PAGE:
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Hull Island (Orona), in the Phoenix Group, is located 249 nautical miles south of the equator, 60 miles west of Sydney Island, and 145 miles eastward of Gardner Island. It is 570 miles to the north of Apia, Samoa.
The Island is an atoll, consisting of a narrow rim of land, averaging less than 1/4 mile wide, surrounding a lagoon with depths of 50 to 60 feet. The lagoon is a shoal at both ends and contains numerous coral heads, only a few of which come close to the surface. The atoll is shaped like a parallelogram, with sides 4.1/2 by 2.1/2 miles, but the eastern side is bulged outward to a point, so that the atoll's greatest length (E.N.E.-W.S.W.) is about 5.1/2 miles and the average width is 2.1/4 miles.
The rim on the north and south sides is cut by narrow, shallow lagoon entrances, which vary in number and position as storms break through and shift the sand upon the coral rim. In March, 1924, it was 13.1/2 miles around the rim and there were 17 channels on the north and 4 on the south, instead of the two on each side shown on the old hydrographic chart. Only two were more than waist deep. At present there are 20 on the north side, of which only two will admit a small boat from ocean to lagoon. The best entrance has a depth of about 4 feet, in part cleared by blasting.
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The entire atoll is surrounded by a fringing reef, 80 to 250 yards wide, which generally dries at low water. There is no harbour, but with prevailing trade wind, anchorage may be had about 100 yards off the west end, opposite a beacon on the shore. Landing near here is not very difficult in calm weather.
The western curve of the rim has been planted to coconut palms, several thousand having been planted during the late 1880's, and many more during the past seven decades. The rest of the rim is covered by patches of scrubby forest, 10 to 20 feet high, less dense, but of the same kinds of trees and plants as are found on Sydney. Here and there Pisonia trees, up to 50 feet high, stand out. The tallest coconut palms raise their heads only 75 to 80 feet above the sea. In 1939 the forest at the northeast appeared nearly dead.
At the extreme eastern point the rim is very narrow and bare of trees. Here are located the ruins of an ancient stone marae of Polynesian shrine and there are small shelters, made of blocks of coral sandstone. At other places along the north rim are graves of platforms (Ellis reports finding a hundred), showing that Hull, like Sydney, was long ago a stopping place for wandering Polynesians and other Pacific islanders.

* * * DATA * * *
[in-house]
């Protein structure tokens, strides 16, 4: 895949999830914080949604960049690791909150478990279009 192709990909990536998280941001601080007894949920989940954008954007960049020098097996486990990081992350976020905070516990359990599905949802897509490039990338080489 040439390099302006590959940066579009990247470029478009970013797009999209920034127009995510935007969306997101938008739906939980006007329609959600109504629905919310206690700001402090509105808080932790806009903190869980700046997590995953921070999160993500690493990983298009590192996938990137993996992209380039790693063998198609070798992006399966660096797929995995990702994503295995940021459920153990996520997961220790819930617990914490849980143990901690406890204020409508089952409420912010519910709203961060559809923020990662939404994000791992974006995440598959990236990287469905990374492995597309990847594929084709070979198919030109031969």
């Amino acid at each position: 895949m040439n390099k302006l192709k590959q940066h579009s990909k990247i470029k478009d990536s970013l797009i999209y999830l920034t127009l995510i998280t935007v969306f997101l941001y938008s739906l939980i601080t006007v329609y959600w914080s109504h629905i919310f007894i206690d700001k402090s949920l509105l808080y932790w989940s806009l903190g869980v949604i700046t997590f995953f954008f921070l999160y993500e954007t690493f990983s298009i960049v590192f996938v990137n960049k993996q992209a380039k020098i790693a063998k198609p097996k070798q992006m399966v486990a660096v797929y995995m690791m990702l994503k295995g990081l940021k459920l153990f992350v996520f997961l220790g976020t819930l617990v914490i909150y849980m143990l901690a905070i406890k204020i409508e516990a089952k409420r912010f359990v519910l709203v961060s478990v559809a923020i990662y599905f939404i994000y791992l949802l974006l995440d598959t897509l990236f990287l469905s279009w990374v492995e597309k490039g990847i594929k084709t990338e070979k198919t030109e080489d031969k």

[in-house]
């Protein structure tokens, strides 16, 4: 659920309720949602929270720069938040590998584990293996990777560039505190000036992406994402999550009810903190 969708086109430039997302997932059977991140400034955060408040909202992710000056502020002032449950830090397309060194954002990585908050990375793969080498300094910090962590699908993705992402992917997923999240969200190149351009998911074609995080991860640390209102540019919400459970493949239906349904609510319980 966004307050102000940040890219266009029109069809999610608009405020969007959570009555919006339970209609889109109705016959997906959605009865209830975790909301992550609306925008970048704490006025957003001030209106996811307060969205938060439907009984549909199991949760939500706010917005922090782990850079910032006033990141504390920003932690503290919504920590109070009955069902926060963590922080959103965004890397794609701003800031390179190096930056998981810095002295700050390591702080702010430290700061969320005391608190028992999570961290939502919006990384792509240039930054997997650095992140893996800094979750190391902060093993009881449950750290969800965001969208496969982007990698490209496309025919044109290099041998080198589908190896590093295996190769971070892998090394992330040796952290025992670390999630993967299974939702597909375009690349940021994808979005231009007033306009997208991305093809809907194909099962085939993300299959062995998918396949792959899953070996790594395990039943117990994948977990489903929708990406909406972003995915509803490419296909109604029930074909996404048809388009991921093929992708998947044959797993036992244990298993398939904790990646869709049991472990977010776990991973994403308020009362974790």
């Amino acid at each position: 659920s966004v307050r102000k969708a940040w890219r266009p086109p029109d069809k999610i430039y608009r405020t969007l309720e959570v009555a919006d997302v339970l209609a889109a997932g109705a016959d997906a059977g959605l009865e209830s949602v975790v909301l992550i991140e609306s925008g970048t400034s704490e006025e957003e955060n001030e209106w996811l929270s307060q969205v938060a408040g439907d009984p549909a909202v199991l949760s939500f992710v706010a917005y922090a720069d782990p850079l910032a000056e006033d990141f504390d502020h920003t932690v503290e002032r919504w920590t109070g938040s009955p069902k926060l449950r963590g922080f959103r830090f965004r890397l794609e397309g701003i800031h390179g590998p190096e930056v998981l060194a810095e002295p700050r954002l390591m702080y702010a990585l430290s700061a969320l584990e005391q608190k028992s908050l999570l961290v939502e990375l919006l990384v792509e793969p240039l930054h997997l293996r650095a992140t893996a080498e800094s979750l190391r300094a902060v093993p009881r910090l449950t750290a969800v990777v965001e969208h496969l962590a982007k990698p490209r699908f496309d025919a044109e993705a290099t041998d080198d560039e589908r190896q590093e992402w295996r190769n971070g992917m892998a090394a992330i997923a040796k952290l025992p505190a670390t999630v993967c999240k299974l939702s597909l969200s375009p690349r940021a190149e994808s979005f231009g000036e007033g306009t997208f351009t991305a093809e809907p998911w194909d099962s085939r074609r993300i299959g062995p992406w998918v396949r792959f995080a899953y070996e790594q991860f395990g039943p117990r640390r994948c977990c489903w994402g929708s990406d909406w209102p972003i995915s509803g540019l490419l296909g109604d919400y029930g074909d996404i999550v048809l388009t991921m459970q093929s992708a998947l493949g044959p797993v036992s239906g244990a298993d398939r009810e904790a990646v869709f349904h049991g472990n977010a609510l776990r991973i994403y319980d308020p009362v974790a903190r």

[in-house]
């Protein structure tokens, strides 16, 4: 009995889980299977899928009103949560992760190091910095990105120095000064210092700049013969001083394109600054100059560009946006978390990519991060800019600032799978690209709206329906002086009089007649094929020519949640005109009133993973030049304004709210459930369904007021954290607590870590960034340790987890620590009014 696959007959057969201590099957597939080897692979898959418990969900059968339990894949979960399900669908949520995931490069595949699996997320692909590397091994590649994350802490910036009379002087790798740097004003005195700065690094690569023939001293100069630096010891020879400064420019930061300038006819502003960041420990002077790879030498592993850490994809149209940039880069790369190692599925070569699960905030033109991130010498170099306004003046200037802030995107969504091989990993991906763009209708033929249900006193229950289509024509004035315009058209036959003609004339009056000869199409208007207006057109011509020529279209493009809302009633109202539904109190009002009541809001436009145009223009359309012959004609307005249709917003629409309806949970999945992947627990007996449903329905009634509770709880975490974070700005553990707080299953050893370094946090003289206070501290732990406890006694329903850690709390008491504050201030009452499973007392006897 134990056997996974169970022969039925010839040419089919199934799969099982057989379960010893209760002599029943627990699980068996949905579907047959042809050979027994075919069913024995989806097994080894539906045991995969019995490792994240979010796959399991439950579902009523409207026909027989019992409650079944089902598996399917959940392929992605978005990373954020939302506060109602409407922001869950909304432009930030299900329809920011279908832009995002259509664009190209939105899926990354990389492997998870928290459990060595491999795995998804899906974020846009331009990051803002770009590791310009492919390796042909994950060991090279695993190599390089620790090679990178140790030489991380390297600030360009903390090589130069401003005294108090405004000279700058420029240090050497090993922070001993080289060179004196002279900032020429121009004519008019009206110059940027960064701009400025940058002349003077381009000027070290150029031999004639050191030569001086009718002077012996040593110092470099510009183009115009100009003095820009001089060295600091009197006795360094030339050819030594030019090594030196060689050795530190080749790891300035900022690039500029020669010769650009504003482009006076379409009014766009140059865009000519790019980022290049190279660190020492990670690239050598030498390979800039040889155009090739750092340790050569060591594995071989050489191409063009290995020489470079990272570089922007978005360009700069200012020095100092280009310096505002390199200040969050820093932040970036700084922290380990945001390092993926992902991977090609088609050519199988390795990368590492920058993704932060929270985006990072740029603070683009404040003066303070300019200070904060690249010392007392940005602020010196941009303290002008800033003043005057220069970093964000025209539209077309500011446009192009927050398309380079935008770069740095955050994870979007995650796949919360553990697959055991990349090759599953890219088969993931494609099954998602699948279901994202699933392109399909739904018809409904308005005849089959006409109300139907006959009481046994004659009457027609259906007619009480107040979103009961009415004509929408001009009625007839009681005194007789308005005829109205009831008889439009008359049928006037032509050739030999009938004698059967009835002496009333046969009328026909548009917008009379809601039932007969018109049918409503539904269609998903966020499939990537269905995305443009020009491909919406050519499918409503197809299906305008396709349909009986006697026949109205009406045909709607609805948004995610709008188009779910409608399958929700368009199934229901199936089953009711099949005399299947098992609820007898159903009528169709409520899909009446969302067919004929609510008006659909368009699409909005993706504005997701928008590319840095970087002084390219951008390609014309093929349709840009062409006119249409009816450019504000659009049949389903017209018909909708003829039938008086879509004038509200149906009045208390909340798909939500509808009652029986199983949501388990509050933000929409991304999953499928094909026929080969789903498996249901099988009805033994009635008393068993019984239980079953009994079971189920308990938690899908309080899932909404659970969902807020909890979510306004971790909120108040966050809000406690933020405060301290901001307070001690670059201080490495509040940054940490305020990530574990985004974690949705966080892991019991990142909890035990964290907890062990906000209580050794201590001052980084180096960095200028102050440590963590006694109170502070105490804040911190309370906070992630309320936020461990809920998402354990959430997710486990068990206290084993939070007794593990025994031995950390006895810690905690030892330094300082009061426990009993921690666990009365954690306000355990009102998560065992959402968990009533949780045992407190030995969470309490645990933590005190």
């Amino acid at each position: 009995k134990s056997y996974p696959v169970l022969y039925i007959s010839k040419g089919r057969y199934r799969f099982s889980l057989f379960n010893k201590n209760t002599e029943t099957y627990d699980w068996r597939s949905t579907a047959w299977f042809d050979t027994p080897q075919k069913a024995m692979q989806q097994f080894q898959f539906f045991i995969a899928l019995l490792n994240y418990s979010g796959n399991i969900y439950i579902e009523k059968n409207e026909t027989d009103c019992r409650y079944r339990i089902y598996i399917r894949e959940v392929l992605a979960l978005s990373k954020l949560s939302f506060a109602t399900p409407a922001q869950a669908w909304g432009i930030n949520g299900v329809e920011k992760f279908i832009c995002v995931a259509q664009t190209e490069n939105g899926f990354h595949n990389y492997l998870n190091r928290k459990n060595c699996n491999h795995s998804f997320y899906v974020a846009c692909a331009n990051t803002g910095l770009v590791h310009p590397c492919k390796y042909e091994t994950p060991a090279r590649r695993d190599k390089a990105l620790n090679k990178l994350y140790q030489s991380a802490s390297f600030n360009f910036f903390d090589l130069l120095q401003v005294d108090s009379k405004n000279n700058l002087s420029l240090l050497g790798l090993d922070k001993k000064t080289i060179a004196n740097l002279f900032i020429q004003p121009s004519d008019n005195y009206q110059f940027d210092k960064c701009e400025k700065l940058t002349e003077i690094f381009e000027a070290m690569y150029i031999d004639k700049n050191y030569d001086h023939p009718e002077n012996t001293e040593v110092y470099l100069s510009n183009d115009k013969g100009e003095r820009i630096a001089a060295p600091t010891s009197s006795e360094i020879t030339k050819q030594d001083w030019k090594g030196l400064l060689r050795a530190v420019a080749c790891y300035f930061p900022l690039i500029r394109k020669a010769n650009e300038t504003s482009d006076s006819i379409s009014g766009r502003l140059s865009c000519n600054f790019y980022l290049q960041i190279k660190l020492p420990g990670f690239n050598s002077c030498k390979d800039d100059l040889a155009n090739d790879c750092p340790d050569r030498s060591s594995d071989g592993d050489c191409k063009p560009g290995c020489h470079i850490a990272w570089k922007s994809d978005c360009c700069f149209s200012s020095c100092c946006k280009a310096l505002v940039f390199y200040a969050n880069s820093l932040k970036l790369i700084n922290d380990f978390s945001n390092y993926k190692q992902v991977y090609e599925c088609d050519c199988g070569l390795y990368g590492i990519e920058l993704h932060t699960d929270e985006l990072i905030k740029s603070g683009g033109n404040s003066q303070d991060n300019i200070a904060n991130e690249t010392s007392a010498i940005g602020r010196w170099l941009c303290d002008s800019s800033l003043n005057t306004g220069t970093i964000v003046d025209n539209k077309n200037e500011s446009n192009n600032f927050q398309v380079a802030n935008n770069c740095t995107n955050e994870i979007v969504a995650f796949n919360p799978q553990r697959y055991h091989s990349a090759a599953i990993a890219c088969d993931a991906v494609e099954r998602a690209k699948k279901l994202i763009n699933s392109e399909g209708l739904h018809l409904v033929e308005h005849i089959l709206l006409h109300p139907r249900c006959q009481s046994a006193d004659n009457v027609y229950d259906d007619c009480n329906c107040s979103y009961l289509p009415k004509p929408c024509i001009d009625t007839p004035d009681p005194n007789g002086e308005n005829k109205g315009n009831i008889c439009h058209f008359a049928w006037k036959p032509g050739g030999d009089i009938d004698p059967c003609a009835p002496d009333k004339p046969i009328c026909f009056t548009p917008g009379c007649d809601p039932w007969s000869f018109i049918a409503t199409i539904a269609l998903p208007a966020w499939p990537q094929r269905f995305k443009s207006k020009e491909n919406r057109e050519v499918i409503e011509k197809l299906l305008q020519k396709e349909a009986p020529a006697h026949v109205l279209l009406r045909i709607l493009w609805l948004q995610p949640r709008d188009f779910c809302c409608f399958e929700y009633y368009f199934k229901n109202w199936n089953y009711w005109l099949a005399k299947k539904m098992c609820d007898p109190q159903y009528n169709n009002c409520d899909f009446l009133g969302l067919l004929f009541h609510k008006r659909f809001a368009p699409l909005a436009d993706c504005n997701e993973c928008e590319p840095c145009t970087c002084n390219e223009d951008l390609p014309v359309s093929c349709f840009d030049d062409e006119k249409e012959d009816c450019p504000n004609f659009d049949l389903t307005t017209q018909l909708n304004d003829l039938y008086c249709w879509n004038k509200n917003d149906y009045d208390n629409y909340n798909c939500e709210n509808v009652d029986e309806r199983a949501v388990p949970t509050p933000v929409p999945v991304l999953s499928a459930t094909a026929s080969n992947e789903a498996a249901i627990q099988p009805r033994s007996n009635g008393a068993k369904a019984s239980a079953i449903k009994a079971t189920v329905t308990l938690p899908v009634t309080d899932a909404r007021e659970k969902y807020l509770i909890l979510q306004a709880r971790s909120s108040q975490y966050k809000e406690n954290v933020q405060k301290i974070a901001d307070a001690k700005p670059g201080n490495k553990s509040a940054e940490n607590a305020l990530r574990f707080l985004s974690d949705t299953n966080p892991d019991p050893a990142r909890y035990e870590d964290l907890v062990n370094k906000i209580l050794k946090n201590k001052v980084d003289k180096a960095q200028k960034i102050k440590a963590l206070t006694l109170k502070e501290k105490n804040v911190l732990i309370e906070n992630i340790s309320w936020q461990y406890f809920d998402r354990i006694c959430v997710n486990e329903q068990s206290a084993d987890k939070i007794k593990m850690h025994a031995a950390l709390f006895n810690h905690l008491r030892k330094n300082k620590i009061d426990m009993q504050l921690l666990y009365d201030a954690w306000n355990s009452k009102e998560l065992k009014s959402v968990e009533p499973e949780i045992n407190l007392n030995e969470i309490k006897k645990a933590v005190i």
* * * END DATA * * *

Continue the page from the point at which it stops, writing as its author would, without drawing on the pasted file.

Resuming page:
Fish are abundant off the reef and in the lagoon. Turtles used to be caught frequently. There are the usual kinds of sea and migratory birds, about 17 species. Cats, dogs, pigs, ducks, and chickens are raised domestically. There are three kinds of lizards, Polynesian rats, land and hermit crabs. About 50 kinds of insects were collected, but insect life is less abundant than on the wetter Sydney Island.
The island was named by Commander Charles Wilkes for Commodore Isaac Hull, U.S.N. (1773-1843) on August 26, 1840, when the U.S.S. Vincennes visited the island. This party of the U.S. Exploring Expedition was surprised to find on the island a sick Frenchman and 11 Tahitians, who had been left there five months before to catch turtles, while their vessel went to Samoa to trade. American whalers had also visited the island, mistaking it for Sydney, as did Captain Hudson of the Peacock, January 17, 1841. It might have been due to this confusion that Hull was not claimed by American guano diggers, although Sydney and Gardner were, along with all the other islands of this region.
Sir Albert F. Ellis tells how, about the middle of 1887, he and his elder brother James (sons of the manager of Baker and Howland Islands for John T. Arundel and Co.) arrived at Hull, established a camp, and set out some 20,000 coconuts which they had brought with them. Many more were planted later.
The British flag was hoisted on Hull July 11, 1889. In 1916 the island was among those leased for 87 years to Captain Allen and used by the Samoan Shipping and Trading Co. for the production of copper. In 1924, the seventeen Tokelau native workmen were in charge of Wyllie Shafer, Yankee ex-marine with Samoan wife and family. After the death of Captain Allen in 1925, the group nearly starved through failure to receive supplies. Mr. Shafer died on Hull, February 15, 1931.
No use was made of the island during the next seven years. Then Captain J. W. Jones went there as manager for Burns Philp Co. He arrived in May, 1937, on the Makoa, which went aground on the west point on May 22, the wreck, in two pieces, being still visible on July 28, 1938.
The Gilbert and Ellice Islands Colony (now the Republic of Kiribati and Tuvalu) took over the lease in 1938, retaining Captain Jones as administrator of the island. In July 1939, there was a well arranged village, where the copra camp used to be, at the west end, occupied by about 80 natives from the Gilbert Islands (Kiribati), with promise of about 200 more before the end of 1939. At that time the wells were brackish, due to drought, but a large concrete cistern was to be built.
As on Sydney Island, the 14,000 coconut palms had been apportioned among the settlers at the rate of about 50 bearing trees per adult. The Kiribati name of this island is Orona.